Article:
Launches of Deon Meyer’s Trackers, 19 October 2011, The Book Lounge, and Margie Orford’s Gallows Hill, 25 October 2011, The Book Lounge, Cape Town.
For the launch of Deon Meyer’s Trackers, I arrive at The Book Lounge early and reserve a seat, a rare instance of good planning that is rewarded as the space quickly becomes packed with fans. While browsing downstairs through a copy of Black Butterflies (poems by Ingrid Jonker, translated by André Brink and Antjie Krog), I overhear an eager young student chatting to Mike Nicol. She not only wants to embark on a PhD on crime fiction at Rhodes but is also running the idea past Nicol of tracing the spatial coordinates of Meyer’s fiction by visiting some of the rural places in which it is set: Mpumalanga, Loxton etc. She wants to offer this to Getaway magazine as a feature story. Nicol smiles indulgently and suggests tracking Meyer’s protagonists through Cape Town.
Strangely perhaps, given Johannesburg’s reputation as crime capital, most South African crime writing happens to be set in Cape Town. During the launch, Meyer (affable, polite, modest and amusing as ever) begins with an anecdote about having his wallet stolen, but en route from Johannesburg, not in Cape Town.
Yet, as he explains, he has also stuck to Cape Town as a setting for much of his fiction, and at the Johannesburg launch people were asking him to set some of his work in Jozi, just for a change.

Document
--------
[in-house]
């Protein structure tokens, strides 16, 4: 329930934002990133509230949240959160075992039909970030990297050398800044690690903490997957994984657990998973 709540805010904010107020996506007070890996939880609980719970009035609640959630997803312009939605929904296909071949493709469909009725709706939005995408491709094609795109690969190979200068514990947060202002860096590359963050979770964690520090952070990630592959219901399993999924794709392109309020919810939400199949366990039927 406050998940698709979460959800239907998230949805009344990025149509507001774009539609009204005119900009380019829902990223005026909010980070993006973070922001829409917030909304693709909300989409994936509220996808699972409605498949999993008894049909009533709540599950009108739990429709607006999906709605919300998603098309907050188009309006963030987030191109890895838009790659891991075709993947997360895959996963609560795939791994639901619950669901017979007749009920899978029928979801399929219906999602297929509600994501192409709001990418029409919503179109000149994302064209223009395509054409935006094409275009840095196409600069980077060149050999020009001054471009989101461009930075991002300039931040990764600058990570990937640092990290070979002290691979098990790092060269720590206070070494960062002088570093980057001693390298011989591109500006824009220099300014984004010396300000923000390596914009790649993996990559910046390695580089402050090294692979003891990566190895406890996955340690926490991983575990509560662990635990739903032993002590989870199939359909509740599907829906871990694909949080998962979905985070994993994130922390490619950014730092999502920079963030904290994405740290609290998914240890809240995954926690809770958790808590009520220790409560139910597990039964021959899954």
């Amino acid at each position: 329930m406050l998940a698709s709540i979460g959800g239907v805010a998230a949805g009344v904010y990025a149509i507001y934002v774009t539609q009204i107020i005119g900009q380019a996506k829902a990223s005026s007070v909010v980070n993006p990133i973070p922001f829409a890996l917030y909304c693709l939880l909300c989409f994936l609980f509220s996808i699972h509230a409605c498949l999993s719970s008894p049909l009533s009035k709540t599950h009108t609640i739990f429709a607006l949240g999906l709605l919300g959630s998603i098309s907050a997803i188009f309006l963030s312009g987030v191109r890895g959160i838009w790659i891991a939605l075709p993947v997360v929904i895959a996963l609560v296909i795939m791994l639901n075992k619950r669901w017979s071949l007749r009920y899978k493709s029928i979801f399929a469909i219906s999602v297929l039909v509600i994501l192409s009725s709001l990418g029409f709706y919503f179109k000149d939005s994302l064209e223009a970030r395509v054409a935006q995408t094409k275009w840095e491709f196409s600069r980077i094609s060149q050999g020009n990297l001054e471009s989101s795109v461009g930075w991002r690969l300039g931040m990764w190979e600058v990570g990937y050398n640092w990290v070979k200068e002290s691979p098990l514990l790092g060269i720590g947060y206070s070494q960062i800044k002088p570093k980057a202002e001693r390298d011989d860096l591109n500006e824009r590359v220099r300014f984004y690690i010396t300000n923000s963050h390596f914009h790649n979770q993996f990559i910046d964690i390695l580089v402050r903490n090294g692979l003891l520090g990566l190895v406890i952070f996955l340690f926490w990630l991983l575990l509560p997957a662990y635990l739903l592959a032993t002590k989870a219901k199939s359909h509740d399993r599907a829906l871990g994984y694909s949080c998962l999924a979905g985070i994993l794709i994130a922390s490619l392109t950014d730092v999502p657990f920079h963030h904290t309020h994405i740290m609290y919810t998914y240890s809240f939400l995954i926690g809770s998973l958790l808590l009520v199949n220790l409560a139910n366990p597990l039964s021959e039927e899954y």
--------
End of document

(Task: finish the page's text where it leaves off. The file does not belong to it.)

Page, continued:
The excitement in the audience is palpable when Meyer, who recently won the prestigious Barry Award in the USA for Thirteen Hours, begins his conversation with Mike Nicol, himself a popular crime novelist. A woman beside me is so worked up that, while Meyer is describing a small microphone that can be inserted into walls, she blurts out loudly in astonishment: “But how did you know about that?” Not too taken aback, Meyer replied that he simply “speaks to people”. Apparently, such a tiny microphone exists, it is used by plumbers to detect water leaks in walls. Later on he explains how he knew about security camera recordings on Cape Town buses which are otherwise quite antiquated, through his brother, who plays a part in managing the city’s transport system. “I introduce my brother to people as a bus driver,” he jokes.
Come question time, there are some surprises. One woman asks, on behalf of a friend who is doing research at the University of Cape Town, whether Meyer is paid for product placement in his novels. Meyer denies this. He says he writes about certain refrigerators or phones because he is familiar with them and simply likes these products. The launch culminates in a minor stampede as Meyer sets up to sign copies of Trackers.
Given the dire subject matter of her novels, and her self-professed intention to draw attention to violence perpetrated against women and children, Margie Orford is surprisingly amusing in person. In conversation with Marianne Thamm at The Book Lounge launch of her new novel, Gallows Hill, she confesses how it struck her that among the excavated skeletons of slaves would be “a great place to hide a body”. She quips that she has erased the Green Point traffic department in Gallows Hill in an act of revenge for her own criminalised relationship with the car-licensing department. At one point in the conversation, with a naughty giggle, she says: “Imagine a gangster called Cyril?”